- Chuck Zimmerman – Duke Engineering
- Randy Horton – 99 Islands Hydroelectric Station
- Eddie Wilson – Community and Recreation Interest
- Dean Ross – Historic Society
- Jerry West – York County Historian
- Phil Cooley – Cooley and Associates, LLC, Resource Consultants
River Managment Issues - Broad River Stewardship Plan
In devising an implementation strategy for the management plan, the Broad River Advisory Council decided that the first step should be to work with riparian landowners in a voluntary framework to protect river resources. To encourage wise land management and river protection, the Scenic Rivers Program developed a stewardship program for river users and riparian landowners on the Broad and other state-designated scenic rivers across South Carolina.
The two basic components of the proposed Scenic Rivers Stewardship Program include education/ landowner contact and stewardship. To participate in the stewardship component, a riparian landowner must enter a land management agreement with the Scenic Rivers Program. The landowner can choose among four land management options: land registration, a memorandum of agreement, a conservation easement, and donation of land. This plan outlines the necessary steps for successful implementation of the Scenic Rivers Stewardship Program on the Broad River.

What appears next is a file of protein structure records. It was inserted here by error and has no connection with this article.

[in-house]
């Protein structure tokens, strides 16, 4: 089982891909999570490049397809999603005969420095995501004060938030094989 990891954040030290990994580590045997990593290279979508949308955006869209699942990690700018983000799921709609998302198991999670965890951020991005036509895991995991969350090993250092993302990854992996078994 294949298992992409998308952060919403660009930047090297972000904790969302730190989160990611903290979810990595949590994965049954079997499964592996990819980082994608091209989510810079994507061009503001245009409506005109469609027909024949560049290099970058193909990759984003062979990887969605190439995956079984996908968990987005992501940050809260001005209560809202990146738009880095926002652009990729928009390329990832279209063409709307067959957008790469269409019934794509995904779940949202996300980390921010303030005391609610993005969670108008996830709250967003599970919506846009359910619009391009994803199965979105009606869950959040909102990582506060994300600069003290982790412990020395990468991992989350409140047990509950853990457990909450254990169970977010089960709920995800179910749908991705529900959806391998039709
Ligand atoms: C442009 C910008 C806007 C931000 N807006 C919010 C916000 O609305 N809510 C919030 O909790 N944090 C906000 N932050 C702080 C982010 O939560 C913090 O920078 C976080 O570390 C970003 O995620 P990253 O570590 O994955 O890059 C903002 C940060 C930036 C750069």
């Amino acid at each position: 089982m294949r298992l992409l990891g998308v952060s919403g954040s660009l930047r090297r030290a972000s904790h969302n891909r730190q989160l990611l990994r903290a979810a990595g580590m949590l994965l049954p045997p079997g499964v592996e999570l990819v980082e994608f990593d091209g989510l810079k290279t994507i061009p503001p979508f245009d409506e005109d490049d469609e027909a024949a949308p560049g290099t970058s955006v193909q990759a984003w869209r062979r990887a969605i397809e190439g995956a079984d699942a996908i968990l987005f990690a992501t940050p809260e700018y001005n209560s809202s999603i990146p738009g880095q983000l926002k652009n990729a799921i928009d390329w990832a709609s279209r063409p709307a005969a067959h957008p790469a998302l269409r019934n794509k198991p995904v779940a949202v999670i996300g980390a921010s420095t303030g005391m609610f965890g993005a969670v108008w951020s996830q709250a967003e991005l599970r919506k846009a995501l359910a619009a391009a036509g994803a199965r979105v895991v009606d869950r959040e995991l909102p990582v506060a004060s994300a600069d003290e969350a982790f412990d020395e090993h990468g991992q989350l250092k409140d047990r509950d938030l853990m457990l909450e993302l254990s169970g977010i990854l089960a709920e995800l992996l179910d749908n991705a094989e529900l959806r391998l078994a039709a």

- At a minimum, all riparian landowners along the Scenic Broad River should register their river-bordering land in the Broad River Land Registry. Land registration involves a simple, written agreement between the landowner and the Scenic Rivers Program whereby the landowner pledges to manage his/her land in concert with scenic river goals, give notice of any change in land ownership or major change in land use, and report any known threats to the resource. Land registration is similar to joining a landowner association for a lake or subdivision it brings everyone together with a common goal to protect the resource.
- The advisory council will encourage riparian landowners to consider other stewardship options (memorandum of agreement, conservation easement, land donation) which include specific management guidelines and provide for long-term resource protection.
- Areas of special significance (outstanding natural features, historic sites, etc.) will be identified by the Broad River Advisory Council and targeted for additional protection through memoranda of agreement, conservation easements, or donation of land. Particular sites that have already been identified for special protection include the Bowater bluff, Smith's ford, and the York County property.
99 Island Access is located southeast of Gaffney in Cherokee County just below Duke Power Company's hydropower facility. It is on the east bank of the river. The state-designated Broad Scenic River begins at this point and extends approximately 15 miles downstream to the confluence with the Pacolet River. Access to this boat landing is off of County Road 43.
The next access point is almost twenty miles downstream at Lockhart in Union County. For a shorter trip, boaters should contact river-bordering landowners to arrange for put-in or take-out.
Broad Scenic River Project Manager
SC Dept. of Natural Resources
P.O. Box 167
Columbia, SC 29202
Telephone: (803) 734-9096
Fax: (803) 734-9200